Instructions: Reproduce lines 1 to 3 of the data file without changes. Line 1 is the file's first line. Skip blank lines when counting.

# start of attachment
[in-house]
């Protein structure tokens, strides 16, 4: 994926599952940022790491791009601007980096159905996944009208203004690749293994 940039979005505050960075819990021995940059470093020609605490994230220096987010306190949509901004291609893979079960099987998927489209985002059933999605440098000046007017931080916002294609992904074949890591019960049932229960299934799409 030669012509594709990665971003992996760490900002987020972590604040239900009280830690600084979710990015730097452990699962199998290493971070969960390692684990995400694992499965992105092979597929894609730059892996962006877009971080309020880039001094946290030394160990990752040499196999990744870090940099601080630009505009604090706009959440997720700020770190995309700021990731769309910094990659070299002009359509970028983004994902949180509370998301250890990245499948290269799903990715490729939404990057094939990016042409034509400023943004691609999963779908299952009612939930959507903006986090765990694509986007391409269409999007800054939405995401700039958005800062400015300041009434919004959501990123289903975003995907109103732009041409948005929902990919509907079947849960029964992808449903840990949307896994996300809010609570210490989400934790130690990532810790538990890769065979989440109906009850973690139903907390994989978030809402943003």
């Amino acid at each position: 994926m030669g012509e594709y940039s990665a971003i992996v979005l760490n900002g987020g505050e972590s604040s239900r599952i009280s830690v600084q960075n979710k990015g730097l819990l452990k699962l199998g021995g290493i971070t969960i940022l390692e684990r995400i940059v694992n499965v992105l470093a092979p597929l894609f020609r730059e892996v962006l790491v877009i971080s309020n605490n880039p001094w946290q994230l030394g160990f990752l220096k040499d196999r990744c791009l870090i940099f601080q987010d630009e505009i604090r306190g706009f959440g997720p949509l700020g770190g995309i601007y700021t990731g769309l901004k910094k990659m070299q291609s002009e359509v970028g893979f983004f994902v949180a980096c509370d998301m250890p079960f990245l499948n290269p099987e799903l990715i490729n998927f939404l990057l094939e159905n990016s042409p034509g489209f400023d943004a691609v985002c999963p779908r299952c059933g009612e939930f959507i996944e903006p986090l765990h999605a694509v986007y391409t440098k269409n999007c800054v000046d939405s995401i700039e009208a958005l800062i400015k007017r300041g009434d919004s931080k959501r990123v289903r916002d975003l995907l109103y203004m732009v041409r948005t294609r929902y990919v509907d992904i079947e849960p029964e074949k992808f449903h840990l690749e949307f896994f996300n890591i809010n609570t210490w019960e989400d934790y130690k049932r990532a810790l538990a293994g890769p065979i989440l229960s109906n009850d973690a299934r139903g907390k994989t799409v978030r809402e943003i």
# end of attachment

[in-house]
């Protein structure tokens, strides 16, 4: 994926599952940022790491791009601007980096159905996944009208203004690749293994 940039979005505050960075819990021995940059470093020609605490994230220096987010306190949509901004291609893979079960099987998927489209985002059933999605440098000046007017931080916002294609992904074949890591019960049932229960299934799409 030669012509594709990665971003992996760490900002987020972590604040239900009280830690600084979710990015730097452990699962199998290493971070969960390692684990995400694992499965992105092979597929894609730059892996962006877009971080309020880039001094946290030394160990990752040499196999990744870090940099601080630009505009604090706009959440997720700020770190995309700021990731769309910094990659070299002009359509970028983004994902949180509370998301250890990245499948290269799903990715490729939404990057094939990016042409034509400023943004691609999963779908299952009612939930959507903006986090765990694509986007391409269409999007800054939405995401700039958005800062400015300041009434919004959501990123289903975003995907109103732009041409948005929902990919509907079947849960029964992808449903840990949307896994996300809010609570210490989400934790130690990532810790538990890769065979989440109906009850973690139903907390994989978030809402943003």
């Amino acid at each position: 994926m030669g012509e594709y940039s990665a971003i992996v979005l760490n900002g987020g505050e972590s604040s239900r599952i009280s830690v600084q960075n979710k990015g730097l819990l452990k699962l199998g021995g290493i971070t969960i940022l390692e684990r995400i940059v694992n499965v992105l470093a092979p597929l894609f020609r730059e892996v962006l790491v877009i971080s309020n605490n880039p001094w946290q994230l030394g160990f990752l220096k040499d196999r990744c791009l870090i940099f601080q987010d630009e505009i604090r306190g706009f959440g997720p949509l700020g770190g995309i601007y700021t990731g769309l901004k910094k990659m070299q291609s002009e359509v970028g893979f983004f994902v949180a980096c509370d998301m250890p079960f990245l499948n290269p099987e799903l990715i490729n998927f939404l990057l094939e159905n990016s042409p034509g489209f400023d943004a691609v985002c999963p779908r299952c059933g009612e939930f959507i996944e903006p986090l765990h999605a694509v986007y391409t440098k269409n999007c800054v000046d939405s995401i700039e009208a958005l800062i400015k007017r300041g009434d919004s931080k959501r990123v289903r916002d975003l995907l109103y203004m732009v041409r948005t294609r929902y990919v509907d992904i079947e849960p029964e074949k992808f449903h840990l690749e949307f896994f996300n890591i809010n609570t210490w019960e989400d934790y130690k049932r990532a810790l538990a293994g890769p065979i989440l229960s109906n009850d973690a299934r139903g907390k994989t799409v978030r809402e943003i």